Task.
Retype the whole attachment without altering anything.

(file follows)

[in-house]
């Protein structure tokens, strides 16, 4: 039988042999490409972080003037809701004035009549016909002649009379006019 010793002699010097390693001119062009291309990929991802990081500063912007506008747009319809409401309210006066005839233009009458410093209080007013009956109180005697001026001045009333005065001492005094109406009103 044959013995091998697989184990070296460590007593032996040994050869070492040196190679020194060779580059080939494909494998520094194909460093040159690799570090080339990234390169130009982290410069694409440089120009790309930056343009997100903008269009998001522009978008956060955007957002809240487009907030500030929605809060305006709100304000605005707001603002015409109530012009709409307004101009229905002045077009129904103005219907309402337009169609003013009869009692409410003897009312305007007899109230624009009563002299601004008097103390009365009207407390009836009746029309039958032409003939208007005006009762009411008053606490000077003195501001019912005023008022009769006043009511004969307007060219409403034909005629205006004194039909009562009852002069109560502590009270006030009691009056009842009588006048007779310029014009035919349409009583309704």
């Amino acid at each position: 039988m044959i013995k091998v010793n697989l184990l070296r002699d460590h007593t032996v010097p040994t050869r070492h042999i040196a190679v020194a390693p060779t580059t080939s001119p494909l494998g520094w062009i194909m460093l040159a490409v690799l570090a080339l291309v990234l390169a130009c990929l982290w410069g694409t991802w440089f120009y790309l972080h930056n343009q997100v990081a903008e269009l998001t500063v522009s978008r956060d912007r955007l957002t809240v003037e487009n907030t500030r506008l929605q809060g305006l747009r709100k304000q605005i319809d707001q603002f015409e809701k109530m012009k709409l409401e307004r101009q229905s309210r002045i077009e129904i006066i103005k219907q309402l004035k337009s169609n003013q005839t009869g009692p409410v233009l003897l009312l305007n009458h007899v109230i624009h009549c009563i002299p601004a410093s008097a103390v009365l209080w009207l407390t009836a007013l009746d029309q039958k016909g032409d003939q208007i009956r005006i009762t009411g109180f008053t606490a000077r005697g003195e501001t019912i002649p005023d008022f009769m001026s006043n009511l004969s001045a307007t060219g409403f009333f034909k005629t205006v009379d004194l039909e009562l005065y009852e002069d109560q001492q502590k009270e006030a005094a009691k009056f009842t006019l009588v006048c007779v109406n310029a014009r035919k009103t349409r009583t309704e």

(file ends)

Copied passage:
[in-house]
């Protein structure tokens, strides 16, 4: 039988042999490409972080003037809701004035009549016909002649009379006019 010793002699010097390693001119062009291309990929991802990081500063912007506008747009319809409401309210006066005839233009009458410093209080007013009956109180005697001026001045009333005065001492005094109406009103 044959013995091998697989184990070296460590007593032996040994050869070492040196190679020194060779580059080939494909494998520094194909460093040159690799570090080339990234390169130009982290410069694409440089120009790309930056343009997100903008269009998001522009978008956060955007957002809240487009907030500030929605809060305006709100304000605005707001603002015409109530012009709409307004101009229905002045077009129904103005219907309402337009169609003013009869009692409410003897009312305007007899109230624009009563002299601004008097103390009365009207407390009836009746029309039958032409003939208007005006009762009411008053606490000077003195501001019912005023008022009769006043009511004969307007060219409403034909005629205006004194039909009562009852002069109560502590009270006030009691009056009842009588006048007779310029014009035919349409009583309704």
């Amino acid at each position: 039988m044959i013995k091998v010793n697989l184990l070296r002699d460590h007593t032996v010097p040994t050869r070492h042999i040196a190679v020194a390693p060779t580059t080939s001119p494909l494998g520094w062009i194909m460093l040159a490409v690799l570090a080339l291309v990234l390169a130009c990929l982290w410069g694409t991802w440089f120009y790309l972080h930056n343009q997100v990081a903008e269009l998001t500063v522009s978008r956060d912007r955007l957002t809240v003037e487009n907030t500030r506008l929605q809060g305006l747009r709100k304000q605005i319809d707001q603002f015409e809701k109530m012009k709409l409401e307004r101009q229905s309210r002045i077009e129904i006066i103005k219907q309402l004035k337009s169609n003013q005839t009869g009692p409410v233009l003897l009312l305007n009458h007899v109230i624009h009549c009563i002299p601004a410093s008097a103390v009365l209080w009207l407390t009836a007013l009746d029309q039958k016909g032409d003939q208007i009956r005006i009762t009411g109180f008053t606490a000077r005697g003195e501001t019912i002649p005023d008022f009769m001026s006043n009511l004969s001045a307007t060219g409403f009333f034909k005629t205006v009379d004194l039909e009562l005065y009852e002069d109560q001492q502590k009270e006030a005094a009691k009056f009842t006019l009588v006048c007779v109406n310029a014009r035919k009103t349409r009583t309704e």